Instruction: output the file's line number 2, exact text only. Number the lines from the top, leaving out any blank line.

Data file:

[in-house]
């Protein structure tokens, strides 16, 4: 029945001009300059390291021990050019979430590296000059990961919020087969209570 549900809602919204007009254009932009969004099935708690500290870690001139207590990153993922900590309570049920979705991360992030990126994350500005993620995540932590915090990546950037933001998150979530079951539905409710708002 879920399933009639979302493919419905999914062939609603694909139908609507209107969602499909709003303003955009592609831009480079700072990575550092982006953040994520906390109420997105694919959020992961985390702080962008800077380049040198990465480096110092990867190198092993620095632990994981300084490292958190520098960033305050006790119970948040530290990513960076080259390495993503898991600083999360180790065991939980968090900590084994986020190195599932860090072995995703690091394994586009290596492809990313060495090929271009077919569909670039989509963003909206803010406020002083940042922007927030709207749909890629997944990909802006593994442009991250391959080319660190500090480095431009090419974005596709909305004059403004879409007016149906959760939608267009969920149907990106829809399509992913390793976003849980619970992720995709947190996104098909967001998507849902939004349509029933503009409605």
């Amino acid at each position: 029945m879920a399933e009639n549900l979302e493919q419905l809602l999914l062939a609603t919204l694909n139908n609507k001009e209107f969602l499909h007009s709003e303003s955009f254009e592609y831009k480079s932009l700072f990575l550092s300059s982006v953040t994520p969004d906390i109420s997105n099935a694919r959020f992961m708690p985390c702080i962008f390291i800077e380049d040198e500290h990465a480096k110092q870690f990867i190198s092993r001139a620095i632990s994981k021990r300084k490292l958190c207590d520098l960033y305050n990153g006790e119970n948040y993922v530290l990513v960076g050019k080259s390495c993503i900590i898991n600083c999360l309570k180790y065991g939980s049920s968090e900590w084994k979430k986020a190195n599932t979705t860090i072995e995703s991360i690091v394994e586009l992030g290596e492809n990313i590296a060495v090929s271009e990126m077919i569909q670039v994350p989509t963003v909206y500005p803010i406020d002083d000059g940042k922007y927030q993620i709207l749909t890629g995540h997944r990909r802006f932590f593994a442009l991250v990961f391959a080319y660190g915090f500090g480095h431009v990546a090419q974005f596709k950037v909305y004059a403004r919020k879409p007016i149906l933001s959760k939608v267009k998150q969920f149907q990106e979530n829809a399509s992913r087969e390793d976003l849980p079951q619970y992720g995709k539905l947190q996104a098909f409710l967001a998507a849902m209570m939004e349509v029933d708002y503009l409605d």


């Protein structure tokens, strides 16, 4: 029945001009300059390291021990050019979430590296000059990961919020087969209570 549900809602919204007009254009932009969004099935708690500290870690001139207590990153993922900590309570049920979705991360992030990126994350500005993620995540932590915090990546950037933001998150979530079951539905409710708002 879920399933009639979302493919419905999914062939609603694909139908609507209107969602499909709003303003955009592609831009480079700072990575550092982006953040994520906390109420997105694919959020992961985390702080962008800077380049040198990465480096110092990867190198092993620095632990994981300084490292958190520098960033305050006790119970948040530290990513960076080259390495993503898991600083999360180790065991939980968090900590084994986020190195599932860090072995995703690091394994586009290596492809990313060495090929271009077919569909670039989509963003909206803010406020002083940042922007927030709207749909890629997944990909802006593994442009991250391959080319660190500090480095431009090419974005596709909305004059403004879409007016149906959760939608267009969920149907990106829809399509992913390793976003849980619970992720995709947190996104098909967001998507849902939004349509029933503009409605």